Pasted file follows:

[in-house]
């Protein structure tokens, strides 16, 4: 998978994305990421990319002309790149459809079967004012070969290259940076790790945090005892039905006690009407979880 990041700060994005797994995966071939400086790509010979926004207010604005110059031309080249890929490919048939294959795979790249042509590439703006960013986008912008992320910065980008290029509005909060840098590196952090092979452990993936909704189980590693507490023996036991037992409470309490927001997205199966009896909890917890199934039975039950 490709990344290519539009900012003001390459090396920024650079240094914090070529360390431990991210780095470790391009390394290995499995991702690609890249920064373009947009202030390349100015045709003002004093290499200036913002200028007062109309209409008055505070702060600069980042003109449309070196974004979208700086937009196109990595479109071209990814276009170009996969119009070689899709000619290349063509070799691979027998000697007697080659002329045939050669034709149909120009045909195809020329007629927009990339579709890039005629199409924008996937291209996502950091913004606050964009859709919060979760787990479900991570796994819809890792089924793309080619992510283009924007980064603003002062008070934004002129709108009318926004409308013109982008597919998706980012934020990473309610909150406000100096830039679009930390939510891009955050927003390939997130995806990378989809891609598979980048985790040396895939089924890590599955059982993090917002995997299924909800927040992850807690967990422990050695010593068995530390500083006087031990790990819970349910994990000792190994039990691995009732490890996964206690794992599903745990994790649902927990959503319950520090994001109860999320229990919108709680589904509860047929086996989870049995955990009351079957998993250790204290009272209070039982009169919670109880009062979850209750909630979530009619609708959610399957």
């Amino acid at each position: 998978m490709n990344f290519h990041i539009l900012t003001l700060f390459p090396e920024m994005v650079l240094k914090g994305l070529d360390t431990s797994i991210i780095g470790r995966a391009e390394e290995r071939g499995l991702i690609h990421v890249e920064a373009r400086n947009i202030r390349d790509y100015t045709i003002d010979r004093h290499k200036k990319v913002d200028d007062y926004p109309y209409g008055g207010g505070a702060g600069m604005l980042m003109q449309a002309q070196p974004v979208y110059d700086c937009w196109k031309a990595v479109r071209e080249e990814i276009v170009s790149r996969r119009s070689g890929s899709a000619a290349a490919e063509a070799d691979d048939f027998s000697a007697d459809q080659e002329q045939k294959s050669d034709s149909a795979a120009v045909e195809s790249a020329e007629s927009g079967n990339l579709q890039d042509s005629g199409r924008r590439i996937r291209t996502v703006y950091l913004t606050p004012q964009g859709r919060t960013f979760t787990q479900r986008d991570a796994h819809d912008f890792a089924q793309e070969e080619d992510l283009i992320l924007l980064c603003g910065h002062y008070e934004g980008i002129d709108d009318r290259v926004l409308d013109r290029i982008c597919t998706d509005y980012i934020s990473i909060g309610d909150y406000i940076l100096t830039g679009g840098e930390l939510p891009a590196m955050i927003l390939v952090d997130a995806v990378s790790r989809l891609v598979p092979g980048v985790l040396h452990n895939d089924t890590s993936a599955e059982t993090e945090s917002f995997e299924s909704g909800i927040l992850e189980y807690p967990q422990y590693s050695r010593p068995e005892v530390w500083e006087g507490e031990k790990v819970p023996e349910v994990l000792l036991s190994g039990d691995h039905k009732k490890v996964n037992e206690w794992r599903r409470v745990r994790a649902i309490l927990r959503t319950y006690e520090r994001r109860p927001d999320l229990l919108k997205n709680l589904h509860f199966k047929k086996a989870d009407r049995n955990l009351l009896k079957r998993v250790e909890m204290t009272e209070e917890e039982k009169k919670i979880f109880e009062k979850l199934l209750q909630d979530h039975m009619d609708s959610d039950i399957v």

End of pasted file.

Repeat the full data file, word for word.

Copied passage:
[in-house]
């Protein structure tokens, strides 16, 4: 998978994305990421990319002309790149459809079967004012070969290259940076790790945090005892039905006690009407979880 990041700060994005797994995966071939400086790509010979926004207010604005110059031309080249890929490919048939294959795979790249042509590439703006960013986008912008992320910065980008290029509005909060840098590196952090092979452990993936909704189980590693507490023996036991037992409470309490927001997205199966009896909890917890199934039975039950 490709990344290519539009900012003001390459090396920024650079240094914090070529360390431990991210780095470790391009390394290995499995991702690609890249920064373009947009202030390349100015045709003002004093290499200036913002200028007062109309209409008055505070702060600069980042003109449309070196974004979208700086937009196109990595479109071209990814276009170009996969119009070689899709000619290349063509070799691979027998000697007697080659002329045939050669034709149909120009045909195809020329007629927009990339579709890039005629199409924008996937291209996502950091913004606050964009859709919060979760787990479900991570796994819809890792089924793309080619992510283009924007980064603003002062008070934004002129709108009318926004409308013109982008597919998706980012934020990473309610909150406000100096830039679009930390939510891009955050927003390939997130995806990378989809891609598979980048985790040396895939089924890590599955059982993090917002995997299924909800927040992850807690967990422990050695010593068995530390500083006087031990790990819970349910994990000792190994039990691995009732490890996964206690794992599903745990994790649902927990959503319950520090994001109860999320229990919108709680589904509860047929086996989870049995955990009351079957998993250790204290009272209070039982009169919670109880009062979850209750909630979530009619609708959610399957």
């Amino acid at each position: 998978m490709n990344f290519h990041i539009l900012t003001l700060f390459p090396e920024m994005v650079l240094k914090g994305l070529d360390t431990s797994i991210i780095g470790r995966a391009e390394e290995r071939g499995l991702i690609h990421v890249e920064a373009r400086n947009i202030r390349d790509y100015t045709i003002d010979r004093h290499k200036k990319v913002d200028d007062y926004p109309y209409g008055g207010g505070a702060g600069m604005l980042m003109q449309a002309q070196p974004v979208y110059d700086c937009w196109k031309a990595v479109r071209e080249e990814i276009v170009s790149r996969r119009s070689g890929s899709a000619a290349a490919e063509a070799d691979d048939f027998s000697a007697d459809q080659e002329q045939k294959s050669d034709s149909a795979a120009v045909e195809s790249a020329e007629s927009g079967n990339l579709q890039d042509s005629g199409r924008r590439i996937r291209t996502v703006y950091l913004t606050p004012q964009g859709r919060t960013f979760t787990q479900r986008d991570a796994h819809d912008f890792a089924q793309e070969e080619d992510l283009i992320l924007l980064c603003g910065h002062y008070e934004g980008i002129d709108d009318r290259v926004l409308d013109r290029i982008c597919t998706d509005y980012i934020s990473i909060g309610d909150y406000i940076l100096t830039g679009g840098e930390l939510p891009a590196m955050i927003l390939v952090d997130a995806v990378s790790r989809l891609v598979p092979g980048v985790l040396h452990n895939d089924t890590s993936a599955e059982t993090e945090s917002f995997e299924s909704g909800i927040l992850e189980y807690p967990q422990y590693s050695r010593p068995e005892v530390w500083e006087g507490e031990k790990v819970p023996e349910v994990l000792l036991s190994g039990d691995h039905k009732k490890v996964n037992e206690w794992r599903r409470v745990r994790a649902i309490l927990r959503t319950y006690e520090r994001r109860p927001d999320l229990l919108k997205n709680l589904h509860f199966k047929k086996a989870d009407r049995n955990l009351l009896k079957r998993v250790e909890m204290t009272e209070e917890e039982k009169k919670i979880f109880e009062k979850l199934l209750q909630d979530h039975m009619d609708s959610d039950i399957v």